I located a boat in Texas. Practically a new vessel, with less than fifty hours on the engine, sitting on an inland lake near Austin. The floorboards weren’t even scratched. She was priced to sell; the catch was, she was bare bones, not equipped for oceangoing: no electronic navigation, no long-distance radio-telephone, no self-steering gear, no radar; no nothing, not even a compass or a stove. She had been delivered stripped for inland sailing on Lake Travis. She was four years old, called Star Chaser.
The current owner was caught up in the “Savings-and-Loan Debacle” about to go bankrupt. The boat was offered at a 40% discount.
I liquidated precious metal to pay cash.
Betsy dropped everything and made the trip with me to close the deal. From my point of view, and hers, there was no romance at this point. We were headed off for adventure, like kids too young to know better. She was thirty-four, I was thirty-nine. Of course her mother, sister, and friends advised against such a drastic move, and we agreed. There was no practical justification, it was just the only thing either of us wanted to do.
The enticement and thrill of going to take possession of a sailboat augmented our potential for marriage and raising children together. We shook hands on a verbal contract to go on exploring possibilities, see where we wound up.
Crossing the Mississippi River, driving through the swamps of Louisiana, on a mission to buy a yacht and make it ready for sea, we had the glamour of thieves stealing time. We were free of ordinary life, and everyone we met caught the excitement.
Betsy was gorgeous, not quite a conventional beauty — tall and big-boned, her blonde hair flew like the flag of an independent nation. Everyone assumed she belonged to me. If I asked her to do anything, it was necessary, and she managed it, quickly and gracefully. We were a working team.
We took possession of the yacht on Lake Travis, half an hour out of Austin. The name Star Chaser was not bad. I considered keeping it for good luck.
I pressure-washed the teak woodwork on deck and had the boat looking spiffy in a couple of days.
I was pleased with myself for the price I’d paid. I had “stollen” the boat, as they say, a good feeling to start with, knowing I was going to spend a lot more money making her seaworthy. I made the first list of projects to complete. It was three or four pages long. Job one was to get her hauled out of the lake and transported to the ocean.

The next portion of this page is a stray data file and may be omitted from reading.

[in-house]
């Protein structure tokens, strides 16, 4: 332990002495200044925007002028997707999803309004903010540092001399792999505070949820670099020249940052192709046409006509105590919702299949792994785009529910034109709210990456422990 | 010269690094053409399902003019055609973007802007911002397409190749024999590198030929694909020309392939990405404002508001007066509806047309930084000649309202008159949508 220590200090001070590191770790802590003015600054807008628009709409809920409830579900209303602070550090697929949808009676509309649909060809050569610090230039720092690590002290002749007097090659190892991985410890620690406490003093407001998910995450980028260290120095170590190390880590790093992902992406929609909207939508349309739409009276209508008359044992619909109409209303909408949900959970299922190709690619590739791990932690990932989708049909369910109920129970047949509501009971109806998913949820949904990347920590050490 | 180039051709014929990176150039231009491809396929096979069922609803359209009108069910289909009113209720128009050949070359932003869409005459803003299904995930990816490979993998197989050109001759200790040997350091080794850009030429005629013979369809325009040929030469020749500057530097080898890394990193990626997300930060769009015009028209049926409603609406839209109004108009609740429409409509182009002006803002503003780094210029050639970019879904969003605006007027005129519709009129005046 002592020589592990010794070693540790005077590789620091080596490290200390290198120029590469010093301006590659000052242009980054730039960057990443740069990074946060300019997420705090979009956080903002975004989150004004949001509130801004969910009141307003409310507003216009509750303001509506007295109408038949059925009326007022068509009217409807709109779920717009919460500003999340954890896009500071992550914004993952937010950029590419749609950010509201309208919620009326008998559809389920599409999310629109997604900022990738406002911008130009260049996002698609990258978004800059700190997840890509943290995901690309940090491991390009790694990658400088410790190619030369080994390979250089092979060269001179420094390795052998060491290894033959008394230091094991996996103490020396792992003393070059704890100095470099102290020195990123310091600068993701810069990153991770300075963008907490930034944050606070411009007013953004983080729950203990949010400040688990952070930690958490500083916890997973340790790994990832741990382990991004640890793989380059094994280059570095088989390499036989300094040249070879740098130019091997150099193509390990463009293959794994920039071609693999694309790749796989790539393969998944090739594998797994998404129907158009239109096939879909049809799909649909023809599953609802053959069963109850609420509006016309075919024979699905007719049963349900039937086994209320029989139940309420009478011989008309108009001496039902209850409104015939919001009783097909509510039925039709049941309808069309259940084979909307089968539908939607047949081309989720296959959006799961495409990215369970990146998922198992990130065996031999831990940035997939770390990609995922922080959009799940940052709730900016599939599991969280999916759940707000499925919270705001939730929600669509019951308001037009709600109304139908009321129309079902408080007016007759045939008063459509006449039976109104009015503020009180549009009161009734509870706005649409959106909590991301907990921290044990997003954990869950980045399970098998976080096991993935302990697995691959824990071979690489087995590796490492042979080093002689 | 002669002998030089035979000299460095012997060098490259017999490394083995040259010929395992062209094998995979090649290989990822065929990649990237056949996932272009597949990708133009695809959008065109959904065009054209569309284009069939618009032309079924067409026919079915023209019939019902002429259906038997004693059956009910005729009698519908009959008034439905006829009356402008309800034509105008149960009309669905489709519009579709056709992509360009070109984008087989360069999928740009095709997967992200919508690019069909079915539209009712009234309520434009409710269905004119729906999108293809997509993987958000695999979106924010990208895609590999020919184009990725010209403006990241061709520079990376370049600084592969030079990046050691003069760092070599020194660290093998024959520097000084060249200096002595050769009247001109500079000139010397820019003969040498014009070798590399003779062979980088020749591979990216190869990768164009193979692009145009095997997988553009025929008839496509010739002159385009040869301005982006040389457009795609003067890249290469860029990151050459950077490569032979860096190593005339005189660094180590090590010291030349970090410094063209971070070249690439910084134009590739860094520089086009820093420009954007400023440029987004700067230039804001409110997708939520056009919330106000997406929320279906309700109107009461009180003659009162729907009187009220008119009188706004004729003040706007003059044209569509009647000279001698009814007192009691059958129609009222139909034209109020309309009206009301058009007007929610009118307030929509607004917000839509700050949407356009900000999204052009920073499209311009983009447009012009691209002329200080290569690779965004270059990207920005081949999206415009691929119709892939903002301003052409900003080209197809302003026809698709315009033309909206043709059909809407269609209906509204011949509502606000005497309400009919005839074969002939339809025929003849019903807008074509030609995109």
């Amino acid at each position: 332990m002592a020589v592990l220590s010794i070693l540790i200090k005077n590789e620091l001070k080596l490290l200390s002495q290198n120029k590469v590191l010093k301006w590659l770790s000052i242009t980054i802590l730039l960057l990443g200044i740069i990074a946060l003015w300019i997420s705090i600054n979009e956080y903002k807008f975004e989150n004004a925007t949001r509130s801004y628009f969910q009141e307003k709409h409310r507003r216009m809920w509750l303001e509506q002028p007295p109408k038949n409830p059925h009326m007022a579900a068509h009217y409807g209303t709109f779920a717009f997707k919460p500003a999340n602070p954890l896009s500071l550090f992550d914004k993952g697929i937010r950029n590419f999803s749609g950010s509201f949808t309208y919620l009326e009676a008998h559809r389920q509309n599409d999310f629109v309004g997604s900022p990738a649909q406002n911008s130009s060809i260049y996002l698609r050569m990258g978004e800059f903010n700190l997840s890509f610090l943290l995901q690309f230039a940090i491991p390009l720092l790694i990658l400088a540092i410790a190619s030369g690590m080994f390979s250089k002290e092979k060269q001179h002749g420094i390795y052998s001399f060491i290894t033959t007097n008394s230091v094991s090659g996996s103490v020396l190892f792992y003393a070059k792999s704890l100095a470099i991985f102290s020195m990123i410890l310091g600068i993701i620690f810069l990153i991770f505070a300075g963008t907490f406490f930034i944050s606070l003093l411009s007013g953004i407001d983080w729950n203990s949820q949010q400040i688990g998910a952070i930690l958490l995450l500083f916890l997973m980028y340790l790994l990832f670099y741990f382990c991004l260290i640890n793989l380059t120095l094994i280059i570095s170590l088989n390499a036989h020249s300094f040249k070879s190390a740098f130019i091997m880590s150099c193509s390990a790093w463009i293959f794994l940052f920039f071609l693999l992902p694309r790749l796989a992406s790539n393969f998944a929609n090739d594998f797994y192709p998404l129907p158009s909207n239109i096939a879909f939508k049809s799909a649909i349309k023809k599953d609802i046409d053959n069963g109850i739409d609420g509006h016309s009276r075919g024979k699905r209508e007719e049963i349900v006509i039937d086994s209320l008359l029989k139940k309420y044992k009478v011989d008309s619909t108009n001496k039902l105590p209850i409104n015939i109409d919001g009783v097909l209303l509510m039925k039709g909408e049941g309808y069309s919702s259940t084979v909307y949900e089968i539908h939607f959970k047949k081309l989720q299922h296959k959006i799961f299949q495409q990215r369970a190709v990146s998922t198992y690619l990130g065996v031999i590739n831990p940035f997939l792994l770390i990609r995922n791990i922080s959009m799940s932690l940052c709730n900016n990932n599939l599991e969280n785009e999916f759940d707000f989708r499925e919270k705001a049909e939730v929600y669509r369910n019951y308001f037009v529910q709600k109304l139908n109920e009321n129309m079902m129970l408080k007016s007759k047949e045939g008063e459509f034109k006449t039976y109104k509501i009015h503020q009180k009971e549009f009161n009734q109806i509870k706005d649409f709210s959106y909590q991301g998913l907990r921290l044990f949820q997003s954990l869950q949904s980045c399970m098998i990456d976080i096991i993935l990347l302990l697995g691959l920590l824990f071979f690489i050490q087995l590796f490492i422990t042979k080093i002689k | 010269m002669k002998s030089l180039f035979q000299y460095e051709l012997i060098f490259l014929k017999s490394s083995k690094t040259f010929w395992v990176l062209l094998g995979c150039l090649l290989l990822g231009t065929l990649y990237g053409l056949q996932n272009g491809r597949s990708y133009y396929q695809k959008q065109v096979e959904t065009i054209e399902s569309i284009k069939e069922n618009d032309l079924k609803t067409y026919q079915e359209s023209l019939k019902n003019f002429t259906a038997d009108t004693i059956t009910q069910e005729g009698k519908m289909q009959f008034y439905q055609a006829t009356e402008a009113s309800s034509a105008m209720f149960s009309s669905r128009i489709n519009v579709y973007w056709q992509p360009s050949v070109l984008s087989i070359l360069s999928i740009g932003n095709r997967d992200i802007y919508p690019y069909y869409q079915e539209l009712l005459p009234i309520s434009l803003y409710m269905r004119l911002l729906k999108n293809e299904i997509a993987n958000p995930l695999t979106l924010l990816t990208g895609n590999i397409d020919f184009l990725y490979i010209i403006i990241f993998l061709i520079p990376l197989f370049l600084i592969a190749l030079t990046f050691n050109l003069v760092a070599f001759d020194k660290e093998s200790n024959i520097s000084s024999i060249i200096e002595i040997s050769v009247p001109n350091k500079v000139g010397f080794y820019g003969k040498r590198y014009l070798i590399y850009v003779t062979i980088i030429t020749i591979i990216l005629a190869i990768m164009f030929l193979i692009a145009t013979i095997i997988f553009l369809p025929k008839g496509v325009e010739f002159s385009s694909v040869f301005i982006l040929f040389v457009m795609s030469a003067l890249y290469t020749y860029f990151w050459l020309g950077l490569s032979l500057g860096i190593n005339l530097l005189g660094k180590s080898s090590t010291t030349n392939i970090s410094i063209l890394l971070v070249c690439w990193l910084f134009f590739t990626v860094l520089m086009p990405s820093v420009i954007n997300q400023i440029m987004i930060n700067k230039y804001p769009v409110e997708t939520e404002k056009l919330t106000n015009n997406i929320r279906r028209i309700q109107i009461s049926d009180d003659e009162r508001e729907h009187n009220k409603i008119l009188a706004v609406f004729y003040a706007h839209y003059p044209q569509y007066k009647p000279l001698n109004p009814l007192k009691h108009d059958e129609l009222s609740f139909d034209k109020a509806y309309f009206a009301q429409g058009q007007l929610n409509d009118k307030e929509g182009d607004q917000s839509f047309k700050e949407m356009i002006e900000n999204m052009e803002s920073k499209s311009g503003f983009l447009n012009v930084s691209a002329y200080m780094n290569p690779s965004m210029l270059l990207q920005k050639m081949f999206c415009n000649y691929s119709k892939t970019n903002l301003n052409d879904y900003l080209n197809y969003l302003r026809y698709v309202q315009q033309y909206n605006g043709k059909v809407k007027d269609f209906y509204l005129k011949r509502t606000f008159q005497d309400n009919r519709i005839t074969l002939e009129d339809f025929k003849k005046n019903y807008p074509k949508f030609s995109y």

Something I learned that I never told Betsy, that I refused to think about under the spell of a new beginning—talking to the dock master, I learned that the former owner of Star Chaser had hired a captain to run a charter business doing sunset cruises on the lake. The business had gone flat with the savings-and-loan upheaval. The hired captain, an alcoholic gone dry, started drinking again. One night he took a crowd of friends out for a moonlight cruise and ran the boat up on the rocks near the hydroelectric dam.
The yacht turned out not to be seriously damaged, was only wedged among the boulders for several hours. The drunken captain ordered the other drunks to abandon ship, sent them back to the marina in a dinghy to get help.
Assessing the damage, he evidently found a section of sprung fiberglass under one of the bench seats in the dining area, where I found it.
Below the sprung section, he had scratched the word “Death”, and drew the nautical symbol for a shipwreck: one horizontal line and three vertical, the center vertical longer than the other two, enclosed with an oval, as on a geodetic survey chart. He had been careful to get symbol just right.
The hull was not compromised. The sprung glass was a surface wound. A Hans Christian was built to survive a pounding.
The drunken skipper, about to lose his ride as a charter boat captain anyway, due to the economy, must have been convinced the yacht would sink when help arrived and the hull was pulled off the rocks. Rather than face the consequences of falling off the wagon, he shot himself in the head.
After I was told that, I found several tiny spots of blood on the cushions in the main saloon, a few pinhead-sized speckles that popped off when I scraped them with my fingernail. It must have taken some doing to clean up the balance of the mess. I couldn’t find any other evidence, save the word and symbol he had scratched in the shallow bilge under the dining table.
The excellent price I had paid turned to ashes. Now the vessel carried the weight of an omen I could not decipher. I decided to let it mean nothing to me, but I kept it from Betsy.
I took eighty-grit sandpaper and rubbed out the name Star Chaser.
Then I was captain of a nameless boat.